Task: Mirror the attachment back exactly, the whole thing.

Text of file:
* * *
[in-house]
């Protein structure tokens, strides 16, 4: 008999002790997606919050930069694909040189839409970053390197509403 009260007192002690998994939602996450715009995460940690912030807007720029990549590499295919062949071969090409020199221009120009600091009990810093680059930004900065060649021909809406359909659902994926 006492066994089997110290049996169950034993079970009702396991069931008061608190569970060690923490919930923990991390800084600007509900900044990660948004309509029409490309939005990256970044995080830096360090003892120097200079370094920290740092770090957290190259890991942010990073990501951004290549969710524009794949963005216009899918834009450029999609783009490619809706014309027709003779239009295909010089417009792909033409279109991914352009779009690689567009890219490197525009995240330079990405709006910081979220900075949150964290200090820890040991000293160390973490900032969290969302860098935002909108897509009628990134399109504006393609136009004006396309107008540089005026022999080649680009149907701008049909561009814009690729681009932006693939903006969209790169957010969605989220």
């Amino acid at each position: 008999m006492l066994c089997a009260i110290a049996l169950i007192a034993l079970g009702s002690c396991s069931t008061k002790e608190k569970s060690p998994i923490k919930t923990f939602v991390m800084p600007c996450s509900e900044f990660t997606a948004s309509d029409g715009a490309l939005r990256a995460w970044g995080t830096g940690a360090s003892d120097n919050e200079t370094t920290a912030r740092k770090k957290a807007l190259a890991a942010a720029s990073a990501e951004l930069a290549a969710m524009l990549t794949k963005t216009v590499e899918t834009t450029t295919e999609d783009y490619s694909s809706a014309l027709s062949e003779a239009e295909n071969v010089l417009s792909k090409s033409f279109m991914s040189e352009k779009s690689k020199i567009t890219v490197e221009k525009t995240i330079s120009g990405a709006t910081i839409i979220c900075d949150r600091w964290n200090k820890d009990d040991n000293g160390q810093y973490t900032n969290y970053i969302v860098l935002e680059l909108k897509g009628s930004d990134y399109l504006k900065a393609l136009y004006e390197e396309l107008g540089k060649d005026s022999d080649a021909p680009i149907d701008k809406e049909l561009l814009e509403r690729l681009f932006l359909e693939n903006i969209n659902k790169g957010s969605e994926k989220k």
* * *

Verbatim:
[in-house]
């Protein structure tokens, strides 16, 4: 008999002790997606919050930069694909040189839409970053390197509403 009260007192002690998994939602996450715009995460940690912030807007720029990549590499295919062949071969090409020199221009120009600091009990810093680059930004900065060649021909809406359909659902994926 006492066994089997110290049996169950034993079970009702396991069931008061608190569970060690923490919930923990991390800084600007509900900044990660948004309509029409490309939005990256970044995080830096360090003892120097200079370094920290740092770090957290190259890991942010990073990501951004290549969710524009794949963005216009899918834009450029999609783009490619809706014309027709003779239009295909010089417009792909033409279109991914352009779009690689567009890219490197525009995240330079990405709006910081979220900075949150964290200090820890040991000293160390973490900032969290969302860098935002909108897509009628990134399109504006393609136009004006396309107008540089005026022999080649680009149907701008049909561009814009690729681009932006693939903006969209790169957010969605989220």
């Amino acid at each position: 008999m006492l066994c089997a009260i110290a049996l169950i007192a034993l079970g009702s002690c396991s069931t008061k002790e608190k569970s060690p998994i923490k919930t923990f939602v991390m800084p600007c996450s509900e900044f990660t997606a948004s309509d029409g715009a490309l939005r990256a995460w970044g995080t830096g940690a360090s003892d120097n919050e200079t370094t920290a912030r740092k770090k957290a807007l190259a890991a942010a720029s990073a990501e951004l930069a290549a969710m524009l990549t794949k963005t216009v590499e899918t834009t450029t295919e999609d783009y490619s694909s809706a014309l027709s062949e003779a239009e295909n071969v010089l417009s792909k090409s033409f279109m991914s040189e352009k779009s690689k020199i567009t890219v490197e221009k525009t995240i330079s120009g990405a709006t910081i839409i979220c900075d949150r600091w964290n200090k820890d009990d040991n000293g160390q810093y973490t900032n969290y970053i969302v860098l935002e680059l909108k897509g009628s930004d990134y399109l504006k900065a393609l136009y004006e390197e396309l107008g540089k060649d005026s022999d080649a021909p680009i149907d701008k809406e049909l561009l814009e509403r690729l681009f932006l359909e693939n903006i969209n659902k790169g957010s969605e994926k989220k």